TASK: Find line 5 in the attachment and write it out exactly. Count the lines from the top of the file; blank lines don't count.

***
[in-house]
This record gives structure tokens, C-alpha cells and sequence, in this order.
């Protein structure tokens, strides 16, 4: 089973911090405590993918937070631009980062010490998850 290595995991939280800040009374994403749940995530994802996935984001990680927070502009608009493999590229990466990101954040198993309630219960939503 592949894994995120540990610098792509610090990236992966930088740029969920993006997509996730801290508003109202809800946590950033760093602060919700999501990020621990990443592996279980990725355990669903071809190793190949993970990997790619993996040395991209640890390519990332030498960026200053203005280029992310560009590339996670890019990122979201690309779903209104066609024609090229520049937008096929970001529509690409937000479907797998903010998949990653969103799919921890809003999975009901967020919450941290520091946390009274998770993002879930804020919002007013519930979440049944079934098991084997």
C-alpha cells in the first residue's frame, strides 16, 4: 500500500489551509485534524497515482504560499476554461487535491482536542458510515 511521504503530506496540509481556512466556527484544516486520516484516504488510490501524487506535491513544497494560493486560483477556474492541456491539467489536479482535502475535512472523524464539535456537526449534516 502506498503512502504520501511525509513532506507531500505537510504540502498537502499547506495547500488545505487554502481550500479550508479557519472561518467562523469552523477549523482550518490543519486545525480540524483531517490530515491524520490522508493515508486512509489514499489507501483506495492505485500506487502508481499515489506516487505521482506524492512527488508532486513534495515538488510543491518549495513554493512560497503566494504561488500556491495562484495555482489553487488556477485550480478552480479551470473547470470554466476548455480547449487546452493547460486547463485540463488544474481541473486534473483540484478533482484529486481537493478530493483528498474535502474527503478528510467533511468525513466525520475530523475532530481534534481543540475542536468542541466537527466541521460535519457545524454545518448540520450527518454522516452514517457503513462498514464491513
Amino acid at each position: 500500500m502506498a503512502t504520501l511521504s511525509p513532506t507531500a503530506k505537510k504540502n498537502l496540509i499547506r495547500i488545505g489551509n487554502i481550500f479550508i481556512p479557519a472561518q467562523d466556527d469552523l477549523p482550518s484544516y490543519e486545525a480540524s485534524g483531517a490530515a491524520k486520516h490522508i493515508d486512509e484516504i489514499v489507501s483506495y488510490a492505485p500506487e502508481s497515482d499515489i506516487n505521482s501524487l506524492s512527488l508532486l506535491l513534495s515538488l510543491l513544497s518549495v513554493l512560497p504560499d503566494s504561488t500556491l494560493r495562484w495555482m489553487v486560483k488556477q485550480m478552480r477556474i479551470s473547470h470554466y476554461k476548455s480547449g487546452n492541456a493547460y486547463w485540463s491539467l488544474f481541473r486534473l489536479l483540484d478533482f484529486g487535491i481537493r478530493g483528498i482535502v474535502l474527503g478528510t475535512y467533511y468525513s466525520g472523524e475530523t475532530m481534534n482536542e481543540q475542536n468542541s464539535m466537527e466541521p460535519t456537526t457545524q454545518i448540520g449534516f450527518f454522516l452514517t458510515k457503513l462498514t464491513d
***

Amino acid at each position: 500500500m502506498a503512502t504520501l511521504s511525509p513532506t507531500a503530506k505537510k504540502n498537502l496540509i499547506r495547500i488545505g489551509n487554502i481550500f479550508i481556512p479557519a472561518q467562523d466556527d469552523l477549523p482550518s484544516y490543519e486545525a480540524s485534524g483531517a490530515a491524520k486520516h490522508i493515508d486512509e484516504i489514499v489507501s483506495y488510490a492505485p500506487e502508481s497515482d499515489i506516487n505521482s501524487l506524492s512527488l508532486l506535491l513534495s515538488l510543491l513544497s518549495v513554493l512560497p504560499d503566494s504561488t500556491l494560493r495562484w495555482m489553487v486560483k488556477q485550480m478552480r477556474i479551470s473547470h470554466y476554461k476548455s480547449g487546452n492541456a493547460y486547463w485540463s491539467l488544474f481541473r486534473l489536479l483540484d478533482f484529486g487535491i481537493r478530493g483528498i482535502v474535502l474527503g478528510t475535512y467533511y468525513s466525520g472523524e475530523t475532530m481534534n482536542e481543540q475542536n468542541s464539535m466537527e466541521p460535519t456537526t457545524q454545518i448540520g449534516f450527518f454522516l452514517t458510515k457503513l462498514t464491513d